Manufacturers in Birmingham, a key hub for Britain’s automotive industry, are warning that a planned pollution charge for vehicles threatens their future in the city.
The local authority in Birmingham is proposing that the most polluting lorries pay £100 a day and the dirtiest cars up to £12.50 to enter the city centre from 2020.
Birmingham is one of several cities required by the government to introduce clean air zones as the UK seeks to avoid a big EU fine.
Vehicle pollution— notably nitrogen dioxide emitted in significant quantities by older diesel cars and lorries — is estimated by Birmingham council to contribute to up to 900 premature deaths in the city each year.
The Labour-controlled council is therefore proposing a clean air zone within Birmingham’s A4540 ring road, a 9 sq km area where 200,000 vehicles travel each day.
This contains many small manufacturers who keep the wheels turning at big car factories including those run by Jaguar Land Rover, and some of these supply chain businesses are warning the council’s scheme will have a dramatic impact on costs.
Matt Harwood of Barkley Plastics, a family-owned maker of mouldings such as headlight cases and door handles that is located inside the A4540, expressed fears that hauliers delivering raw materials to the company would respond to the pollution charge by raising prices.
“It would hurt our competitiveness,” he said, adding that Barkley’s customers, which buy more than 1m parts a week, would switch orders to companies elsewhere.
“It’s not just our business but lots of others affected,” said Mr Harwood. “I am not sure if the benefits of the [clean air zone] will outweigh the thousands of jobs that would be lost.”
Rowan Crozier, chief executive of Brandauer, a metals pressing specialist supplying the auto industry, said his business located close to the A4540 might be forced to move.
“I understand the council needs to clean up the air,” he added. “But SMEs have enough challenges to face already. This will increase costs.”
Mr Crozier said his biggest fear was losing staff, given most of his 65 employees drive to work, and many use the ring road.
He is also chair of MAN, a network of nine Birmingham manufacturers, and said they were all concerned about the pollution charge.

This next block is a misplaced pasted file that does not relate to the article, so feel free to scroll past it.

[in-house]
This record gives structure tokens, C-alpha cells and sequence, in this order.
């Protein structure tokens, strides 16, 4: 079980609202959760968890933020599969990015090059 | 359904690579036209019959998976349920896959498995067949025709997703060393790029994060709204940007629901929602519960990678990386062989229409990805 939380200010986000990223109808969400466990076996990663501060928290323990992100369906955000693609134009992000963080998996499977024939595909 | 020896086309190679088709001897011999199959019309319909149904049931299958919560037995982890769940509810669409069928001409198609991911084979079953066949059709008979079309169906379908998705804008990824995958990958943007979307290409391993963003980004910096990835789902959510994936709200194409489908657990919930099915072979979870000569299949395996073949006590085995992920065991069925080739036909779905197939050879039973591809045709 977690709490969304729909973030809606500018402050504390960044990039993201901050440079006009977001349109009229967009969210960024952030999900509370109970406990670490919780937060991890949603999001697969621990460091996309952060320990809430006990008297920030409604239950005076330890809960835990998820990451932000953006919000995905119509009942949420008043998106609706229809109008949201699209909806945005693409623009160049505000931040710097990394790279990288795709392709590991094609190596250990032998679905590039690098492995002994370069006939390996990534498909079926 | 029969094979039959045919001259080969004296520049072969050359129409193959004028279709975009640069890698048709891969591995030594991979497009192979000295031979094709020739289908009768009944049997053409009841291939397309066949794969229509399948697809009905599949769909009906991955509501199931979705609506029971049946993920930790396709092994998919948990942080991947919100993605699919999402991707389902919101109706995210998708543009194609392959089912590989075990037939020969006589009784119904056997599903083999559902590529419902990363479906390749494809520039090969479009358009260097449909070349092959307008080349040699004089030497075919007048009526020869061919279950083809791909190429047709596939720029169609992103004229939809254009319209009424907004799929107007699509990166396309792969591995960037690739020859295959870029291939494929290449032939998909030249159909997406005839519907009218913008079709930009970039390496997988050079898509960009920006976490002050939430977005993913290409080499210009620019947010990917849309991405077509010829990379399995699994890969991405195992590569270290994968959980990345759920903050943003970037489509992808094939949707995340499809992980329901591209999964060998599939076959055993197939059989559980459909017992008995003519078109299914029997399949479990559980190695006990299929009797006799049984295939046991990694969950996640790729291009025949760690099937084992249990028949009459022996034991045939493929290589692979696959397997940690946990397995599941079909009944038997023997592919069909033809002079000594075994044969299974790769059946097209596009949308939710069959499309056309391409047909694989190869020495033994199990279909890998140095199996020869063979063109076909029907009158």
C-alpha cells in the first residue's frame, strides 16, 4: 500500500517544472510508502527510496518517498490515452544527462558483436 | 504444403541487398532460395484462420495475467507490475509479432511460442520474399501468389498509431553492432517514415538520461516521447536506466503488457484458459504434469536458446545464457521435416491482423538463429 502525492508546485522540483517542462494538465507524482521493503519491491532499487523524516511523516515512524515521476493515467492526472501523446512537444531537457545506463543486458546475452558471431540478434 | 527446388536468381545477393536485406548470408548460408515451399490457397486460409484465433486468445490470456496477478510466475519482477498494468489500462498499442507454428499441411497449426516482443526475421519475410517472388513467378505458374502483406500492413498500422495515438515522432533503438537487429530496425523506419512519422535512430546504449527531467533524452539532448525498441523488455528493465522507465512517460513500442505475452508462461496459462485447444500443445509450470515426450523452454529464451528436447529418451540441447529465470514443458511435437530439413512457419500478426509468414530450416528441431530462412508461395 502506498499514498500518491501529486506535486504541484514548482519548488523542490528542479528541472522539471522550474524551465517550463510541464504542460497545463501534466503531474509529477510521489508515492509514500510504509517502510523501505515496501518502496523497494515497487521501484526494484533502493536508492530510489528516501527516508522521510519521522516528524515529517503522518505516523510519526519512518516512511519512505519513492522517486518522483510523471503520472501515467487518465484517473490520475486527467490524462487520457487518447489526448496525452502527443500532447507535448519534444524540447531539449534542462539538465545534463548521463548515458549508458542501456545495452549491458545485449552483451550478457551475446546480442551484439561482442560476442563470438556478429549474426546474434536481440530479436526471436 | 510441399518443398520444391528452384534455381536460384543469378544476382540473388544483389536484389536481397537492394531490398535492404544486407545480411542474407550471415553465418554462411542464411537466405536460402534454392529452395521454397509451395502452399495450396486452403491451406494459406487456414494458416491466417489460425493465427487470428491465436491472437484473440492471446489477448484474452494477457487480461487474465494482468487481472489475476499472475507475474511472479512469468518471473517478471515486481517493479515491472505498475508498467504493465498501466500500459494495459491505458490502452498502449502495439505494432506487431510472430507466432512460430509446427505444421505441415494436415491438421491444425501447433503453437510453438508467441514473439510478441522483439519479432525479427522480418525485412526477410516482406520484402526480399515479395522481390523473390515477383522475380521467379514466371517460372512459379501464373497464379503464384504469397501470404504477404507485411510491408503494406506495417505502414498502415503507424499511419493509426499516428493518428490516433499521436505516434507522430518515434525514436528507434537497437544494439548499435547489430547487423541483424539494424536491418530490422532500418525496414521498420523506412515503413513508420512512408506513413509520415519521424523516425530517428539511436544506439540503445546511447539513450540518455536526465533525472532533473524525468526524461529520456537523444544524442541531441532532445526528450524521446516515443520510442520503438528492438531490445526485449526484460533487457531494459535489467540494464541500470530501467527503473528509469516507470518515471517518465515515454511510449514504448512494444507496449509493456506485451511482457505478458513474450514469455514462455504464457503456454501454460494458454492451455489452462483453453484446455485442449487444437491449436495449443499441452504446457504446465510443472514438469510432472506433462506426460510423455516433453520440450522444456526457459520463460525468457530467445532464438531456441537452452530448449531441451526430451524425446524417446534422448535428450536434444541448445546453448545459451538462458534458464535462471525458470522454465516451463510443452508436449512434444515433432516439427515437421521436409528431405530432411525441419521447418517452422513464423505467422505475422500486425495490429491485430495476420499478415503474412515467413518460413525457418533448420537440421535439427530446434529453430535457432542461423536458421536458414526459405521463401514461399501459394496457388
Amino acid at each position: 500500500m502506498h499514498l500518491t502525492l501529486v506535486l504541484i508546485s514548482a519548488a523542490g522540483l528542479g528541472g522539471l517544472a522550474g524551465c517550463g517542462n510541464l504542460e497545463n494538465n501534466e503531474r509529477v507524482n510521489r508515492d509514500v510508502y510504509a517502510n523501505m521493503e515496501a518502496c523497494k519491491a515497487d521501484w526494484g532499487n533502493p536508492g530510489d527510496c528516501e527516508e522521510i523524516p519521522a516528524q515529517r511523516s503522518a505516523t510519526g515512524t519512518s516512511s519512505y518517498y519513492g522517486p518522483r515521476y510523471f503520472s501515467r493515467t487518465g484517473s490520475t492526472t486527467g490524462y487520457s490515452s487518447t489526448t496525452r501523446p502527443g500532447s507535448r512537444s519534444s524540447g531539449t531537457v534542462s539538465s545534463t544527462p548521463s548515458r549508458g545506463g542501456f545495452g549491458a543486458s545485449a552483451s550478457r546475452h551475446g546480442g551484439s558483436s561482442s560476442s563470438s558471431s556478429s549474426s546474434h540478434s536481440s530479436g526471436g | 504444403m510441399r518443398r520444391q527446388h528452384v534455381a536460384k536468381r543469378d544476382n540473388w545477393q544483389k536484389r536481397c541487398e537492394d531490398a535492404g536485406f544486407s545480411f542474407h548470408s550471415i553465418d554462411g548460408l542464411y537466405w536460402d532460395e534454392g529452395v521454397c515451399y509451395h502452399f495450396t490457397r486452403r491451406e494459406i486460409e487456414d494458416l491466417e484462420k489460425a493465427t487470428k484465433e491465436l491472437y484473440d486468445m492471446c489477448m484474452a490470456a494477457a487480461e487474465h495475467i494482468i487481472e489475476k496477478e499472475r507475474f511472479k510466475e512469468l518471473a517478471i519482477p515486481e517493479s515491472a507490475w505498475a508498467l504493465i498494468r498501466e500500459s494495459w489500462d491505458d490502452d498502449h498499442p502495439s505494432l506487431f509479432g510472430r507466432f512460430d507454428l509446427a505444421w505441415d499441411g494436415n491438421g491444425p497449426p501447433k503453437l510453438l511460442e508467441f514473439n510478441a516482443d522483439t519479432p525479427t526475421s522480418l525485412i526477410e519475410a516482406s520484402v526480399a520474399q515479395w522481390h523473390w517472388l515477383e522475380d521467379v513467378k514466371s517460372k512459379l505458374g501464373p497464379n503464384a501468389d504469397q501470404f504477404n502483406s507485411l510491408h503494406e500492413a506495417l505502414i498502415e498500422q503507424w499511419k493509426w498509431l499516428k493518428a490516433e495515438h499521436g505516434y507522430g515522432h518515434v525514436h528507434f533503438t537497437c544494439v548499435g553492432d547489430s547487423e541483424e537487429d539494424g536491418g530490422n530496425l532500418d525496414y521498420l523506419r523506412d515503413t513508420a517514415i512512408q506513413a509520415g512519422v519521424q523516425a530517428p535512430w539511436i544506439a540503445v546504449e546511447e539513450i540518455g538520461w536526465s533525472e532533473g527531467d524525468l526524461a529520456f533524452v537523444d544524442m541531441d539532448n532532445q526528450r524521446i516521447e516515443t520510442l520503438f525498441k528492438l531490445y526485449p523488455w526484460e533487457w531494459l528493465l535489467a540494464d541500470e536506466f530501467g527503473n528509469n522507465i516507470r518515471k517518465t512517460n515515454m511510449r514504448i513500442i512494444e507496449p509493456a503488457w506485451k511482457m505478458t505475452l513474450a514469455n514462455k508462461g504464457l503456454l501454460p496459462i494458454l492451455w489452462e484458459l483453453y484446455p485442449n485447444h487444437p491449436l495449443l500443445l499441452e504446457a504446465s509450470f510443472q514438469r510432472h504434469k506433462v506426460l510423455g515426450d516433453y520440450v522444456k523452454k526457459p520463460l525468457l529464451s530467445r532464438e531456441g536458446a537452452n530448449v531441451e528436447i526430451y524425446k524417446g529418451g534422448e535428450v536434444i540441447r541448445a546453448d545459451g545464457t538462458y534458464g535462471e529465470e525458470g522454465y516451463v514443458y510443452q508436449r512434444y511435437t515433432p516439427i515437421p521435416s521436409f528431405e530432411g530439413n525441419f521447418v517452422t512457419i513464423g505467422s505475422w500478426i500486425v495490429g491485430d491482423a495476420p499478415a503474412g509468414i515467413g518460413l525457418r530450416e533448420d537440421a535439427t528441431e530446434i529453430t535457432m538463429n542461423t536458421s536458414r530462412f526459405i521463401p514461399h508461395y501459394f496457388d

Birmingham council, which intends to finalise its scheme this month, said it had to reduce the amount of nitrogen dioxide to legal limits set by the EU.
The pollution charge is likely to affect most diesel cars built before 2015 and petrol vehicles manufactured before 2006, along with lorries and buses made before September 2016.
About 45 per cent of the vehicles currently travelling into Birmingham’s proposed clean air zone would be charged, according to the council.
A council study found that even if 97 per cent of vehicles met modern emissions standards, safe nitrogen dioxide levels would still be breached in the city so further anti-pollution measures are expected to be needed.
It also warned that many Birmingham residents could not afford the pollution charge and there “may be a reduction in quality of life due to reduced mobility”. They would need compensation or help buying a newer car, added the study.
The Conservative opposition on the council said the plans punish drivers who bought diesel cars in good faith. Tory group leader Robert Alden has said public transport is not a viable alternative. “Birmingham is not London,” he added.
Birmingham council’s consultation on its proposed clean air zone generated more than 10,000 public responses — the largest ever. “We are now carefully considering the feedback received to see what measures are required to help those likely to be most adversely affected by the proposals,” said the council.
The European Commission is taking the UK and five other countries to court for their illegal levels of nitrogen dioxide.
The British government has asked 55 councils to come up with plans to reduce emissions of nitrogen dioxide by December, as well as six cities with an earlier deadline of September, including Birmingham. They have up to £255m in funding to do so, alongside a £220m clean air fund to help implement traffic reduction schemes.
However, London mayor Sadiq Khan has said the central government funding is insufficient. He wants a national diesel scrappage scheme, capable of buying older cars from the public.
Last October Mr Khan introduced a T-charge (T stands for toxicity) of £10 a day on the most polluting cars and £100 for the dirtiest lorries. This will convert from next year into a fee to enter an ultra-low emission zone in London.
The other cities with the most advanced plans to create clean air zones are Leeds and Southampton, but neither will charge cars.
Leeds has proposed charging older buses and lorries £50 a day and taxis £12.50. Southampton is consulting on charging lorries £100 a day and taxis £12.50.